Idaho House approves some secret cybersecurity files

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House lawmakers on Monday approved exempting certain government cybersecurity records from public disclosure in a measure that supporters say is necessary to thwart terrorist attacks.

The House voted 48 to 20 to approve the bill that would exempt disclosure of the nature, location and function of cybersecurity devices, systems or programs used by a government entity to thwart terrorist attacks.

Republican Rep. Dustin Manwaring, sponsor of the bill, said legislation exempting such records from Idaho’s public records law is needed because other nations are targeting government systems in the United States and that they could use public records to aid in these attacks.

“It’s usually not just basement-type hackers,” Manwaring said during a House debate. “It is now nation-state actors attacking our government systems.”

Only Republican lawmakers opposed the bill, with some citing their concerns. Individuals could fall under federal government surveillance if they are deemed domestic terrorists and not be able to learn about surveillance.

Republican Rep. Heather Scott said that could include people the federal government plans to spread false information about the 2020 presidential election.

“Right now we might think we’re not a target, but you’re getting on the wrong side of the feds, and you may very well be surveilled without justification,” she said.

Democratic Rep. Chris Mathias, a U.S. Coast Guard veteran, said those fears were unfounded.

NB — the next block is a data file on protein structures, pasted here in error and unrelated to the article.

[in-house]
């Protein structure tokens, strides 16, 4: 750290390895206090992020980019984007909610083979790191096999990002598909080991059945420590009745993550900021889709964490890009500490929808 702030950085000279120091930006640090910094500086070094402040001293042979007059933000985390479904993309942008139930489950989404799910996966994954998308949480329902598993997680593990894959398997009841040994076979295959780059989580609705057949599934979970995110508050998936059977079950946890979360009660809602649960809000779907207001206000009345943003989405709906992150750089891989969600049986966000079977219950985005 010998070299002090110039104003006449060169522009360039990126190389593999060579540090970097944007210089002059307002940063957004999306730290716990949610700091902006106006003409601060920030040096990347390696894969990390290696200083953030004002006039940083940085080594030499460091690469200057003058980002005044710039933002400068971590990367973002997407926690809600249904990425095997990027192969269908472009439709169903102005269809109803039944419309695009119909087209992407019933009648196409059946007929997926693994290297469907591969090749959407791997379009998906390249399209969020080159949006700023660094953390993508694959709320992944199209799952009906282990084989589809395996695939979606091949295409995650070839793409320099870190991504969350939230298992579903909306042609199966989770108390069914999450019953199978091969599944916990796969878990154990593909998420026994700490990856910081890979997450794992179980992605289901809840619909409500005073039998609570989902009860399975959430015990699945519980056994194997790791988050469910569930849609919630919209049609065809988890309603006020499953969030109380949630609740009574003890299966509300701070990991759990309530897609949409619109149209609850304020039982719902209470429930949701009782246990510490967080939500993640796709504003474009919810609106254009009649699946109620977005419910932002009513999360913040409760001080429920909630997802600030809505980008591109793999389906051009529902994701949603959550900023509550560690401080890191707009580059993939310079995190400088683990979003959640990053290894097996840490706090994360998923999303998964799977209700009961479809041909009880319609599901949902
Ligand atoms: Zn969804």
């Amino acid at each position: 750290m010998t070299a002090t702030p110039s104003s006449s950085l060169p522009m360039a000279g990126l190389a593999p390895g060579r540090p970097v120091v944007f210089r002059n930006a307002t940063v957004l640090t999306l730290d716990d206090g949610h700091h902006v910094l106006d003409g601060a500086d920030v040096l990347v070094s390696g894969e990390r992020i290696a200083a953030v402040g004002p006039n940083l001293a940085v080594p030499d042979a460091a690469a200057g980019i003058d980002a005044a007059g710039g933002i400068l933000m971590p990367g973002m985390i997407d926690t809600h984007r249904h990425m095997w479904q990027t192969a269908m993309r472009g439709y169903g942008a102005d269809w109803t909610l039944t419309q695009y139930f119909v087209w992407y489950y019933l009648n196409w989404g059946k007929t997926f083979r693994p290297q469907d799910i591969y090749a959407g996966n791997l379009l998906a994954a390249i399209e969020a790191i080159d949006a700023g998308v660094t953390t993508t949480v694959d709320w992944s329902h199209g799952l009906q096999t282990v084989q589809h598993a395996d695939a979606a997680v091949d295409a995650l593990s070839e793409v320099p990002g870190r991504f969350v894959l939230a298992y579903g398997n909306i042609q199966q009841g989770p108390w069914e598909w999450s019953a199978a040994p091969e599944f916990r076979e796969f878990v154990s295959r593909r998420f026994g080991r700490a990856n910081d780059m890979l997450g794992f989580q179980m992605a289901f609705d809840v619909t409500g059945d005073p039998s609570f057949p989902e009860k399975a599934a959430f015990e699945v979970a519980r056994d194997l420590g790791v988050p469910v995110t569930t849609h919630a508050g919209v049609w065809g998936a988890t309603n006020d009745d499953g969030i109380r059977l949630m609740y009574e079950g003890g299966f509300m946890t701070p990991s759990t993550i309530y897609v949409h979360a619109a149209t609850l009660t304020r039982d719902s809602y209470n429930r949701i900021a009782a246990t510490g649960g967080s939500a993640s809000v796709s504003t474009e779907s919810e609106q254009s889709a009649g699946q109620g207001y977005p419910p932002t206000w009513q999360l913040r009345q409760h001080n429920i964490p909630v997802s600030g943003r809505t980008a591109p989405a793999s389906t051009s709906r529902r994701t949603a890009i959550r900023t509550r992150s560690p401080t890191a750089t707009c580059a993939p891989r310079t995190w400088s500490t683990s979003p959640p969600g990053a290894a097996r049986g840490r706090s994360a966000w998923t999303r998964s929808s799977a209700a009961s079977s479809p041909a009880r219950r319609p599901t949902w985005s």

“I don’t care where terrorism comes from or originates from,” he said. “I don’t care if it comes from abroad or on the street at home. If the government has the tools and means available to do what is necessary to keep us safe, I want to make sure we have them. »

Manwaring said a common item that would be prevented from disclosure would be details of software designed to protect against malware attacks by terrorists.

Republican Rep. Vito Barbieri expressed concern that the bill’s language on what constitutes a terrorist attack may be broadly defined to give the government wide leeway in using cybersecurity methods without oversight.

“What is considered a terrorist attack? ” he said. “It is a concern and I will vote against it.”

Republican Rep. Julianne Young, who ultimately voted to pass the bill, asked Manwaring for clarification on the bill’s limitations, specifically asking if it could lead to government agencies withholding information about the investigation of a citizen.

Manwaring confirmed that the bill was only intended to withhold information about cybersecurity devices that protect other systems, not to enable unrestricted, covert spying on citizens.

The bill is now before the Senate for consideration.

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